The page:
A moving, wise and delightfully modern comedy of manners from the bestselling, Man Booker shortlisted author Karen Joy Fowler. Six people - five women and a man - meet once a month in California's Central Valley to discuss Jane Austen's novels. They are ordinary people, neither happy nor unhappy, but each of them is wounded in different ways, they ...
A moving, wise and delightfully modern comedy of manners from the bestselling, Man Booker shortlisted author Karen Joy Fowler. Six people - five women and a man - meet once a month in California's Central Valley to discuss Jane Austen's novels. They are ordinary people, neither happy nor unhappy, but each of them is wounded in different ways, they are all mixed up about their lives and relationships. Over the six months they meet, marriages are tested, affairs begin, unsuitable arrangements become suitable - under the guiding eye of Jane Austen a couple of them even fall in love..."If I could eat this novel, I would." (Alice Sebold, author of The Lovely Bones). "A thoroughly delightful comedy of contemporary manners." (Entertainment Weekly). "We defy you not to fall head over heels for this lovely novel." (Mail On Sunday).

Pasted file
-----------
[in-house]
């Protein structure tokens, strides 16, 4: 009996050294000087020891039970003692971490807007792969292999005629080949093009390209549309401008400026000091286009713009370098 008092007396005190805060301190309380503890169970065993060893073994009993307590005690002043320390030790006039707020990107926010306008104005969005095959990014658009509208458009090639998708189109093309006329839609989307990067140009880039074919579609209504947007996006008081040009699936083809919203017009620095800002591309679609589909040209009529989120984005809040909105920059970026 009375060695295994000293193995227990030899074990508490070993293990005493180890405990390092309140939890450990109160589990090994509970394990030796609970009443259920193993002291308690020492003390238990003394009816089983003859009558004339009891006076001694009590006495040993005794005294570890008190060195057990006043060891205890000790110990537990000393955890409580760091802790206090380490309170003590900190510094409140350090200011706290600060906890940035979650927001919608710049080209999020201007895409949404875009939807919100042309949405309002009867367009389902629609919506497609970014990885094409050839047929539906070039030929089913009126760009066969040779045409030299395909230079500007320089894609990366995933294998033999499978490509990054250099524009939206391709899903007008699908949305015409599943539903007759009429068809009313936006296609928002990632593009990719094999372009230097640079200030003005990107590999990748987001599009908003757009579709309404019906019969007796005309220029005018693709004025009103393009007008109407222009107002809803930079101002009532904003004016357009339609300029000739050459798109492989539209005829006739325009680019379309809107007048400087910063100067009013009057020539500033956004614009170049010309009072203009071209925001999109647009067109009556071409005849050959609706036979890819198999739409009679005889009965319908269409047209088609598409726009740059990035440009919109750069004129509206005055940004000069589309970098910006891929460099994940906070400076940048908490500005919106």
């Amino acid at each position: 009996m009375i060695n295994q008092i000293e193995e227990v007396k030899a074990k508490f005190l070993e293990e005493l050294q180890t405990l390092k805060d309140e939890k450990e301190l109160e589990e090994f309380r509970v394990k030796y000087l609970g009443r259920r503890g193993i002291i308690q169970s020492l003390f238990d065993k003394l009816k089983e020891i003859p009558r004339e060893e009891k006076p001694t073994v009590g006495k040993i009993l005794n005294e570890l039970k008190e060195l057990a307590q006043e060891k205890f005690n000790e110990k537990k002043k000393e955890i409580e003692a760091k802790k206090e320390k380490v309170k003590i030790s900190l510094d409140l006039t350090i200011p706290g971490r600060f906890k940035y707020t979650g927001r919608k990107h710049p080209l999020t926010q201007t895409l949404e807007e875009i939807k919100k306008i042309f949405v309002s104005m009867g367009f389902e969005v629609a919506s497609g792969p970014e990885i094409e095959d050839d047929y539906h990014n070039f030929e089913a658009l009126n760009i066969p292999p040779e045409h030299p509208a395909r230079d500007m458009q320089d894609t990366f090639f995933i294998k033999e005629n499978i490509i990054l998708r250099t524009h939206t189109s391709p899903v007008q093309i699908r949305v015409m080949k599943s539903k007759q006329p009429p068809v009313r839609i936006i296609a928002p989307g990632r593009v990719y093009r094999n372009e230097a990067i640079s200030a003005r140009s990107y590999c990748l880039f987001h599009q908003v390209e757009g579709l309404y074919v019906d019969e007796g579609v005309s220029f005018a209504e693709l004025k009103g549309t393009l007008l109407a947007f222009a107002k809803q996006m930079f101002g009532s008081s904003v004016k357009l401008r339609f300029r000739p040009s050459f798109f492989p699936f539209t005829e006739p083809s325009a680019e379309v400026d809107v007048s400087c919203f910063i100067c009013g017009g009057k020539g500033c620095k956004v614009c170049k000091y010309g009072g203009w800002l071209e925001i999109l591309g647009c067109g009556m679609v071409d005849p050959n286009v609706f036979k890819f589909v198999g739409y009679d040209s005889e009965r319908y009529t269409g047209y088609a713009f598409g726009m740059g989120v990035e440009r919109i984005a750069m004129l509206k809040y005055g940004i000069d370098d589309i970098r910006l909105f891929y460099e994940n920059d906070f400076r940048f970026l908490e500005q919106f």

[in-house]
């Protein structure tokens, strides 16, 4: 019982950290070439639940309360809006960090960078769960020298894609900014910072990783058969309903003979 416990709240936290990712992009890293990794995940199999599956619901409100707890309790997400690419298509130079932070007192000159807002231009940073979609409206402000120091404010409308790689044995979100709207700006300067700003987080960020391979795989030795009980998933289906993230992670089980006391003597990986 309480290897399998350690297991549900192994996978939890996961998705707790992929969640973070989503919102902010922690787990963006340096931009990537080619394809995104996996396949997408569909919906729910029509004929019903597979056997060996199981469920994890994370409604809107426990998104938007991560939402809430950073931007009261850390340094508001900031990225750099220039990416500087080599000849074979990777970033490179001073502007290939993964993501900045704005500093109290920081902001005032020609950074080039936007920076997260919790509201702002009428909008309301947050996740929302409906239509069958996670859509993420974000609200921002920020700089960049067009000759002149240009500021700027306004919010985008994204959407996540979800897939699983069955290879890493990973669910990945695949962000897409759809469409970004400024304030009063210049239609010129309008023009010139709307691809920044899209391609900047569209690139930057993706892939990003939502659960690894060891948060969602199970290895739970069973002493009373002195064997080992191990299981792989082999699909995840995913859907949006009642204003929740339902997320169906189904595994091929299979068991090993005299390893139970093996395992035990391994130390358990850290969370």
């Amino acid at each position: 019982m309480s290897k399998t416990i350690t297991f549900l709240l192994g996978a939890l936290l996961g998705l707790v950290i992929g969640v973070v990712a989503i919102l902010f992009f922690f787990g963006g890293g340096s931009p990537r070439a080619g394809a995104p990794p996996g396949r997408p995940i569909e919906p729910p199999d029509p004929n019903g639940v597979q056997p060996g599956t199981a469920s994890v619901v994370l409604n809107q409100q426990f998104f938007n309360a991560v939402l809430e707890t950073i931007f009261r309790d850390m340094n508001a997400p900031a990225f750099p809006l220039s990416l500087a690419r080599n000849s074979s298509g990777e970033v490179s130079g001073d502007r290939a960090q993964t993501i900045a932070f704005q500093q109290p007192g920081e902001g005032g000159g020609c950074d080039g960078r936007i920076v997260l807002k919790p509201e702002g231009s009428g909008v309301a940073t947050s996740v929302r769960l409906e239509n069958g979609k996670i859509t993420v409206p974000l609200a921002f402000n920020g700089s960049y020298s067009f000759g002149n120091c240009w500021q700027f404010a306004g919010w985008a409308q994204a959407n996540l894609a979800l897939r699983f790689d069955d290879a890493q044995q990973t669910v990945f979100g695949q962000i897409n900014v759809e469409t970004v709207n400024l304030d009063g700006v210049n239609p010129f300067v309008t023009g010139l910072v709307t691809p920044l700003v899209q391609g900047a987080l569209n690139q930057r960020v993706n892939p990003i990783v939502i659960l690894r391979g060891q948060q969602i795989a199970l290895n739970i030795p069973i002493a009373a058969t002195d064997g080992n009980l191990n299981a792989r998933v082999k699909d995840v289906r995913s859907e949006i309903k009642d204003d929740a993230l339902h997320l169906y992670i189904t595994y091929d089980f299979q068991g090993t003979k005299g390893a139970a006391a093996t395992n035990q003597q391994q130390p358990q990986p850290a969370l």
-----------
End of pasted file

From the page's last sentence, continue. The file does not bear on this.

Fine. Only slightly differentiated from a new book. Undamaged cover and spine. Pages may display light wear but no marks. Help save a tree. Buy all your used books from Thriftbooks. Read. Recycle and Reuse.
Fine. Almost in new condition. Book shows only very slight signs of use. Cover and binding are undamaged and pages show minimal use. Millions of satisfied customers and climbing. Green Earth Books is the name you can trust, guaranteed. Spend Less. Read More.
Very good. Book has appearance of light use with no easily noticeable wear. Millions of satisfied customers and climbing. Green Earth Books is the name you can trust, guaranteed. Spend Less. Read More.
This book takes the story lines from Jane Austen's books and generates a grand story from them. This is a book that Austen lovers will read several times and not get bored. I have read my copy four times since I got it.
Nov 15, 2007
Must read Jane Austen first
When I began reading The Jane Austen Book Club , I quickly realized that it would have much more meaning for me if I read (reread) the Jane Austen books again. So, I have put it aside and am reading Sense and Sensibility at the moment. Pride and Prejudice and Emma are awaiting....